>>Oh, yes. Oh, so you know. I’ve got, I’ve, I’ve, I’ve got it in me. Not to take away from Frank, but the other day we were at, uh, Kirk Douglas’ house and he turned 100. Yeah, right. And Kirk and I go back maybe 40, 50 years. Every time I see him I go, “You know, Kirk, it’s, it’s great to be together.” You know, and he laughs, you know. And he, he’s a great man, and 100 years old. A hundred. Yeah, so I got up and spoke. Oh, people love when you speak, Don. You never heard me so, you know. I saw you at the Orleans a couple of times in Las Vegas. Oh, really? I’ve seen, yes. And you were tremendous. But I’ll tell you this, That’s the main thing. I know what people are, I swear to God. That’s what I say from my heart. I know what people are. And you’re German, right, my friend? What is your heritage, my friend? English? What? That’s better? I’ll tell you what. No, we need you people for the muffins. I’ll tell you this. How did you stay relevant so long? Being different. What I do is very unusual. I mean, I don’t think there’s a comedian in the world that can do, and I don’t say this egotistically, that can do what I do. Because there’s a way of saying, “You sweater’s ridiculous.” Do you not like my sweater? I don’t wanna say nothin’, but have you ever thought of being a clown? [Laughing] It’s got patches on it. I thought I’d make myself as presentable as possible for you. I could care less. [Laughing] Remember the words of a great negro. I say that honestly. All peoples are alike. We are all working. You live in my neighborhood, I live in yours, right, Sam? Right. Are you crazy? [Laughing] Did you ever have to run for your life based off of something you said? Oh, no, I was protected by Guido Mongananzo, Tony Tutututu. And they all said the same thing. Anybody bothering ya? No, I had some good friends in Brooklyn. Sirs, you save some room for desserts? Now, where are you from? Milano. Oh, my cousin was robbed there. [Laughing]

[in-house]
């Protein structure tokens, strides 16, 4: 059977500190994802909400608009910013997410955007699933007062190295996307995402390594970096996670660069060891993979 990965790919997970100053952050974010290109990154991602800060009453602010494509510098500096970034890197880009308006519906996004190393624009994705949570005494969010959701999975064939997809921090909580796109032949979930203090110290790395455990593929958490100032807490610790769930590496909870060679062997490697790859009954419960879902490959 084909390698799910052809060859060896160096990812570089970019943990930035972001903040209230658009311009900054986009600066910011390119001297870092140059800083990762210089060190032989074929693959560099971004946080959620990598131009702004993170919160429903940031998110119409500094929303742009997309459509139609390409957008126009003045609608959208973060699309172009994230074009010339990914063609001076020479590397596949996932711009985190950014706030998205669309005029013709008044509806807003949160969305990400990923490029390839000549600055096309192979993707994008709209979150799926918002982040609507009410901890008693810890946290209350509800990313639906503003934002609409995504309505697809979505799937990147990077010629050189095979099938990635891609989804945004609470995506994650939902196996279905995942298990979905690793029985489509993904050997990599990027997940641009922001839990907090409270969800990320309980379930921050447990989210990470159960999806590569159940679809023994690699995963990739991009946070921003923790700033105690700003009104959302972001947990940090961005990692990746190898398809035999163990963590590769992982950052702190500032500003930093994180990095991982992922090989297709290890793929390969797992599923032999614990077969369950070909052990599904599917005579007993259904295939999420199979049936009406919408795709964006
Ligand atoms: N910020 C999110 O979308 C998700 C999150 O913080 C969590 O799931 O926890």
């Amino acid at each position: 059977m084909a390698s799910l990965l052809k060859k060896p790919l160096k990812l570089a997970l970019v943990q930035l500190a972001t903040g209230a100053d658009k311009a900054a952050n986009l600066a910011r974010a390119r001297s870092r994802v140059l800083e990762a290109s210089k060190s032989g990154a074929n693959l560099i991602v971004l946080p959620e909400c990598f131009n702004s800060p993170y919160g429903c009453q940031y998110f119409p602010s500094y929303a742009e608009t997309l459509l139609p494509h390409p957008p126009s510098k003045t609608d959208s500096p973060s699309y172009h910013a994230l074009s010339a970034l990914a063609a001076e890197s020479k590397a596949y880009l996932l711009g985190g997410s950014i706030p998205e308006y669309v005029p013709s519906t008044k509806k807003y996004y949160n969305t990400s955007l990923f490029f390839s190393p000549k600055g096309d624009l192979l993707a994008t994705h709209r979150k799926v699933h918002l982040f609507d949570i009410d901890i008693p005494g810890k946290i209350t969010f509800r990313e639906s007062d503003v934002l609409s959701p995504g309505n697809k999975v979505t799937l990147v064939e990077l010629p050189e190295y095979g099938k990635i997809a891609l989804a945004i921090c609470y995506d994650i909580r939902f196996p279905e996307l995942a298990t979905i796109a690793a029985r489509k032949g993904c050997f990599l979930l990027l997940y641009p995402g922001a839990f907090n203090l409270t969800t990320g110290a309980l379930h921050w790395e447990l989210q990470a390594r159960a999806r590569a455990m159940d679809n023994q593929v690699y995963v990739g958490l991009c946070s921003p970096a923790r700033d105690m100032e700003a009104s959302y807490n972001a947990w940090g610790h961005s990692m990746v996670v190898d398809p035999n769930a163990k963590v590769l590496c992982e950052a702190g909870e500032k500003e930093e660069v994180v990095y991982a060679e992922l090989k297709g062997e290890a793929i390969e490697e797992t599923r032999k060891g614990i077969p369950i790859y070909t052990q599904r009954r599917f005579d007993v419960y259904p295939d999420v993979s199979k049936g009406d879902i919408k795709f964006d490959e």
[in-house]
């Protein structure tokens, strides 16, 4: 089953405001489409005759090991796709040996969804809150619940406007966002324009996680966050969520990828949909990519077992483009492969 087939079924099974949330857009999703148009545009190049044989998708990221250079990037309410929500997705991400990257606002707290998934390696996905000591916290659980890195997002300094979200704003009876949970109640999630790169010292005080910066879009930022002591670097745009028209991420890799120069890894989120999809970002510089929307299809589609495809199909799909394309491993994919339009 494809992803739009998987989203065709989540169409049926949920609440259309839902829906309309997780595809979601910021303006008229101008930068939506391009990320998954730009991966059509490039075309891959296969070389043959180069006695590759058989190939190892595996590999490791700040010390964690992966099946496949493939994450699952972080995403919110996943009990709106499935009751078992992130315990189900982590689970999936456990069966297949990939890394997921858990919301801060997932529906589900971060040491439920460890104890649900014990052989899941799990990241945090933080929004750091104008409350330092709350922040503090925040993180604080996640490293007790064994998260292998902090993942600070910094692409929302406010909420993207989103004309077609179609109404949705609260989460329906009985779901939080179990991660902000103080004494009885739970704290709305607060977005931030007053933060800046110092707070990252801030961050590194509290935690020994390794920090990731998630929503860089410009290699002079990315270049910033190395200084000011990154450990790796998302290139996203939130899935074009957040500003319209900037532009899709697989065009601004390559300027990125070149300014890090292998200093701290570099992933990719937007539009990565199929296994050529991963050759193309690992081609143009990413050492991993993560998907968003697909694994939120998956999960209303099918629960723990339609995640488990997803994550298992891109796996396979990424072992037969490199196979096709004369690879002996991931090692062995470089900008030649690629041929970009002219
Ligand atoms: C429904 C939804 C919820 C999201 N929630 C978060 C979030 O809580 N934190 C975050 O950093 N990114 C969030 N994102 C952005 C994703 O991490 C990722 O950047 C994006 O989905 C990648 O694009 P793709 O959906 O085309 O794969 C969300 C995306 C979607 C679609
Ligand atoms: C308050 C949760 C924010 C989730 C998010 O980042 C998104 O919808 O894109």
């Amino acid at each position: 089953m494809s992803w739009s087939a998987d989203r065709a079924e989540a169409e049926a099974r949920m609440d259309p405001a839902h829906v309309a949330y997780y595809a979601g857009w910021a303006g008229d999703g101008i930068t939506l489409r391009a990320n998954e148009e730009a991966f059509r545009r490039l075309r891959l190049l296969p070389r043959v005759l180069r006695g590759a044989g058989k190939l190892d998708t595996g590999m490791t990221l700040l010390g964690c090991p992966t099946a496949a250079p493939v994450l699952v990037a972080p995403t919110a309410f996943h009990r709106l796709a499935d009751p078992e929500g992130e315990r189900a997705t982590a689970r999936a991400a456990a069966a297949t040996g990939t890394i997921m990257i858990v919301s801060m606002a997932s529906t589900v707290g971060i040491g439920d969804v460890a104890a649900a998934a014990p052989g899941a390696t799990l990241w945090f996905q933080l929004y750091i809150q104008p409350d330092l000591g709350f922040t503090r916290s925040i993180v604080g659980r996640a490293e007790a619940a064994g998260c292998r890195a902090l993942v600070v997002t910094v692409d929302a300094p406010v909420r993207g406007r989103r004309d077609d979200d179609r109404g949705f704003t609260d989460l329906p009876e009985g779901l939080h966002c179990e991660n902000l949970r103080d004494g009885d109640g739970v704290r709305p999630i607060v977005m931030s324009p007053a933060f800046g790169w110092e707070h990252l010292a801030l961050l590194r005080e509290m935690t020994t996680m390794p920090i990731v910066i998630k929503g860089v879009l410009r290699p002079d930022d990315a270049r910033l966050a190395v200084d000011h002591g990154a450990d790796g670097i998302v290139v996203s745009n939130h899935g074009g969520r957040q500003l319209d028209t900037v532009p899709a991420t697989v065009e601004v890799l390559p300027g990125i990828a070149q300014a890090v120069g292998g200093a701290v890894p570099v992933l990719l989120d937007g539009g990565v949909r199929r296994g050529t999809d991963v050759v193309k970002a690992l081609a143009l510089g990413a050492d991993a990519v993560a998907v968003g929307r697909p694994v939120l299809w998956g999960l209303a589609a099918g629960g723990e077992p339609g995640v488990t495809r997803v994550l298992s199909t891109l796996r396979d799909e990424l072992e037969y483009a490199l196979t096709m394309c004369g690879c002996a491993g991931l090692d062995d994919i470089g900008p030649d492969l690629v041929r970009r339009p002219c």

It wasn’t, it wasn’t, it wasn’t me, I swear. That was the other… Thank you, my friend. The big kick I got just recently, uh, in sports, Bob Arum is a friend of mine.>>You know Bob.
>>Yeah. And he invited me to Manny Pacquiao’s training camp. Oh, against Floyd Mayweather, that fight. Yeah, yeah. I said, “Manny, it’s good to see you.” “I tell you something.” “You’re gonna learn to fight and then why. “And you come box and that’s good.” “But learn how to box.” And then I, like a schmuck, I went, “Yeah.” [Laughing] “Yeah, Manny, you’re right.” Thank you so much. It’s been a pleasure. Let me get this bill. OK. [Laughing] Who had the coffee? Well, honored to meet you. It’s a pleasure. Big fan of all, of all these years. And I hope we see each other again real soon. I hope so too. You are the man. I love you. You’re very sweet. Thanks so much. You bet. Don is a legend. I mean, growing up I would watch him and just laugh, and just having a conversation with him about the difference between making fun of somebody and having fun with somebody, that’s the difference. The insult comic as he might be known, he always would finish his act with a, a heartfelt thank-you and a, a reminder that he was just kidding and it’s all in good fun. In this day and age, you just don’t get that anymore. He’s not just a throwback. He is a break-the-mold-type figure. Pop culture, comedically, just as an American, uh, entertainer. It’s just great to be around him. The fact that he actually insulted my sweater is something I’ll never forget. That’s, that’s great. I mean, everybody wishes they’d have at least one moment of their lives to be on the business end of a Don Rickles insult. It’s fantastic. What it do? It’s your boy, big Snoop Dogg. And I need y’all to go subscribe right now to the AARP Channel. You know what I’m talking about? So you can see Don Rickles and see his right-hand man, no, his left-hand man, Snoop Dogg, live and direct. Go subscribe right now. What you waitin’ on? What did he say? [Laughing]